BIRMINGHAM WEEKLY: Ryan, thanks for your time. How’s the tour going so far?
RYAN BINGHAM: It’s been good. We’re in Omaha, Nebraska and we’ve been freezing our asses off up here (laughs). We’ve been having some good shows. We’re going to be out for a couple of months—it’s kind of a two-months-on, one-month-off thing for the rest of the year.
BW: We’re really enjoying Junky Star and I’m sure you are pleased with the way it’s being received.
RB: We’ve been having a good time playing these songs and the crowds have been great. We feel really fortunate to be out here doing this everyday.
BW: How did the material for Junky Star take shape? Had the songs been around for a while in pieces or did the songs come to you quickly?
RB: I had a bit of time off last year during the holidays and I’d been working on those songs some. I’d started (writing) on the road the previous year and wrapped them all up when I was home.
BW: If you will, talk about the Crazy Heart experience and how that affected your schedule.
RB: There was a lot going on, but at the same time I had time off and I was home. Most of that stuff took place in and around Los Angeles, so I had quite a bit of time just to be home and I could really sit down and work on things.
BW: How do you feel about the musical climate today? Some artists say it’s great to have the accessibility that outlets such as Youtube, iTunes and satellite radio provide. On the other hand, some artists say that the accessibility and ease of releasing music results in over-saturation.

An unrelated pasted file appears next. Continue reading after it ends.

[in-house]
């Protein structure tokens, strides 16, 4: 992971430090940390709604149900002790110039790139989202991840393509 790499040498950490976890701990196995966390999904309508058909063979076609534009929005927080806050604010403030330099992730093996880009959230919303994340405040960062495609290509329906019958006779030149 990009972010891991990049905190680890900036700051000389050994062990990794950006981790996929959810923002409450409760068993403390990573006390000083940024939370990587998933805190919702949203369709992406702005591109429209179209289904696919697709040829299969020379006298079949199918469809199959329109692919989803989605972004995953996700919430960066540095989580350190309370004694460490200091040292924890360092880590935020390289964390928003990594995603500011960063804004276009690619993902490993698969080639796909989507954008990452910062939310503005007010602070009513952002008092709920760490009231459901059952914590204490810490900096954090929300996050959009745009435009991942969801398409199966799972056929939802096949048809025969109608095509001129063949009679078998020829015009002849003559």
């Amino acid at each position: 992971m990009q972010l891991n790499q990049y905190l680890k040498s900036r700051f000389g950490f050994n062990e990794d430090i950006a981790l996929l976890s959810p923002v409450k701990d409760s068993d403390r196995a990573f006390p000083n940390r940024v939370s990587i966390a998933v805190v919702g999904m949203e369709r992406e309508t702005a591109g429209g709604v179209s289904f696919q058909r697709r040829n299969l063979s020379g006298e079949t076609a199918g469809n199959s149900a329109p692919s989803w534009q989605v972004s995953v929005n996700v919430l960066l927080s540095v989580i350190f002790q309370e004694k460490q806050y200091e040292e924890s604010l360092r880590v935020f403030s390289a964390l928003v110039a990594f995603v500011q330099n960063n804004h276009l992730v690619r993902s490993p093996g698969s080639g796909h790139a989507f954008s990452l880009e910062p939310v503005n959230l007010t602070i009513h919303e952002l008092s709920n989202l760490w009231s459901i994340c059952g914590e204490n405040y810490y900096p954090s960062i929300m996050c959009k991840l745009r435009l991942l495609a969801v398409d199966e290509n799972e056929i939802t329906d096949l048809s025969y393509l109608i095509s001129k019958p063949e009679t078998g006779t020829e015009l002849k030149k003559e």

RB: It’s definitely an issue we’ve talked about within the band. For us, it’s always been about playing live and touring. We’ve always just toured and that’s how we put food on our tables and keep the roofs over our heads. That’s really all we worry about. For us, the technology is awesome in having the opportunity to record stuff and make good quality recordings. Every time you have a new song, you can just put it down.
BW: How do you keep songs fresh after you’ve played them hundreds of times?
RB: Oh, man, they can get old (laughs). Whenever I write a song, I think about that. If I write a song, I’ll go back and listen to it and I’ll think, “Is this something I can sing every night for the rest of my life? Is it something that means a lot to me?” You really have to take that into consideration—it can be challenging sometimes.
BW: Do songs continue to evolve even after you take them into the studio to record them?
RB: Yeah, because sometimes your mood will be different from when you wrote it or your emotions will change sometime. You can write a song in the heat of an emotion and by the time you get into a studio a few months down the line, you feel a different way about what you’re saying. You’re maybe in a better or worse mood in general, so it affects the recording and how you’re singing and playing it. As far as playing live, we’ve always been a band. We’ve never spent a lot of time rehearsing because we like the spontaneity of getting up and letting it be a jam and free-flowing. So a lot of times stuff will come out of that. They definitely evolve that way as well.
Tickets to the all-ages show are $16-$18 day of the show— and can be purchased at www.workplay.com
Brent Thompson writes about popular music for Birmingham Weekly. Send your comments to firstname.lastname@example.org.